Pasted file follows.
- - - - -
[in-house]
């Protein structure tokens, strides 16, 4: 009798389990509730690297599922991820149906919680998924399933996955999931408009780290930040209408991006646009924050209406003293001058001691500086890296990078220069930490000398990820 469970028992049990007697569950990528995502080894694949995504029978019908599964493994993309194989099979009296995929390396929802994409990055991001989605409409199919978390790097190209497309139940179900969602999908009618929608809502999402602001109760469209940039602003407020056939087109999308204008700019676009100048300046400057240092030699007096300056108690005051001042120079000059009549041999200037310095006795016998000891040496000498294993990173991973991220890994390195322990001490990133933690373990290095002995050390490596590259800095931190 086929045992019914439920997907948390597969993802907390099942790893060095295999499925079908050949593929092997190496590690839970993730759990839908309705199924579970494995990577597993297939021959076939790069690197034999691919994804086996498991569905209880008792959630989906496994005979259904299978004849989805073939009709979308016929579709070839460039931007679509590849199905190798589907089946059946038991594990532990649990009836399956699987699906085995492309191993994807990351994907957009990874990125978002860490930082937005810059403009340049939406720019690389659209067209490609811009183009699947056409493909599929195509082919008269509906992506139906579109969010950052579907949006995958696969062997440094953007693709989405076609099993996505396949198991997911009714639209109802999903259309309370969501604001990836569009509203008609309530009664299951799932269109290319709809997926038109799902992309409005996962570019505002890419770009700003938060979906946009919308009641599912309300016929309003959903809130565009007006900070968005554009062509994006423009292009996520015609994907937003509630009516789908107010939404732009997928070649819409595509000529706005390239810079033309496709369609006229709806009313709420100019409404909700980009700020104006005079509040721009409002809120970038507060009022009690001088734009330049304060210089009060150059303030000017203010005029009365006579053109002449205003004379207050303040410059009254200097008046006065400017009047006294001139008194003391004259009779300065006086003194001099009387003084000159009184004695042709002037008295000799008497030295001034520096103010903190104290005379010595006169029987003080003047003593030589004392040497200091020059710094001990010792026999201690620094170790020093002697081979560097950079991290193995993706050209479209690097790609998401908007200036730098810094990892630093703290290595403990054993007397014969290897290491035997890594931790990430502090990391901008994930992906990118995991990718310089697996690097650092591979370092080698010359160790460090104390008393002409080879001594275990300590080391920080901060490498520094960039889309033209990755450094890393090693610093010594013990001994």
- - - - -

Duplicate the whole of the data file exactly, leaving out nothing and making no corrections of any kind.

[in-house]
């Protein structure tokens, strides 16, 4: 009798389990509730690297599922991820149906919680998924399933996955999931408009780290930040209408991006646009924050209406003293001058001691500086890296990078220069930490000398990820 469970028992049990007697569950990528995502080894694949995504029978019908599964493994993309194989099979009296995929390396929802994409990055991001989605409409199919978390790097190209497309139940179900969602999908009618929608809502999402602001109760469209940039602003407020056939087109999308204008700019676009100048300046400057240092030699007096300056108690005051001042120079000059009549041999200037310095006795016998000891040496000498294993990173991973991220890994390195322990001490990133933690373990290095002995050390490596590259800095931190 086929045992019914439920997907948390597969993802907390099942790893060095295999499925079908050949593929092997190496590690839970993730759990839908309705199924579970494995990577597993297939021959076939790069690197034999691919994804086996498991569905209880008792959630989906496994005979259904299978004849989805073939009709979308016929579709070839460039931007679509590849199905190798589907089946059946038991594990532990649990009836399956699987699906085995492309191993994807990351994907957009990874990125978002860490930082937005810059403009340049939406720019690389659209067209490609811009183009699947056409493909599929195509082919008269509906992506139906579109969010950052579907949006995958696969062997440094953007693709989405076609099993996505396949198991997911009714639209109802999903259309309370969501604001990836569009509203008609309530009664299951799932269109290319709809997926038109799902992309409005996962570019505002890419770009700003938060979906946009919308009641599912309300016929309003959903809130565009007006900070968005554009062509994006423009292009996520015609994907937003509630009516789908107010939404732009997928070649819409595509000529706005390239810079033309496709369609006229709806009313709420100019409404909700980009700020104006005079509040721009409002809120970038507060009022009690001088734009330049304060210089009060150059303030000017203010005029009365006579053109002449205003004379207050303040410059009254200097008046006065400017009047006294001139008194003391004259009779300065006086003194001099009387003084000159009184004695042709002037008295000799008497030295001034520096103010903190104290005379010595006169029987003080003047003593030589004392040497200091020059710094001990010792026999201690620094170790020093002697081979560097950079991290193995993706050209479209690097790609998401908007200036730098810094990892630093703290290595403990054993007397014969290897290491035997890594931790990430502090990391901008994930992906990118995991990718310089697996690097650092591979370092080698010359160790460090104390008393002409080879001594275990300590080391920080901060490498520094960039889309033209990755450094890393090693610093010594013990001994």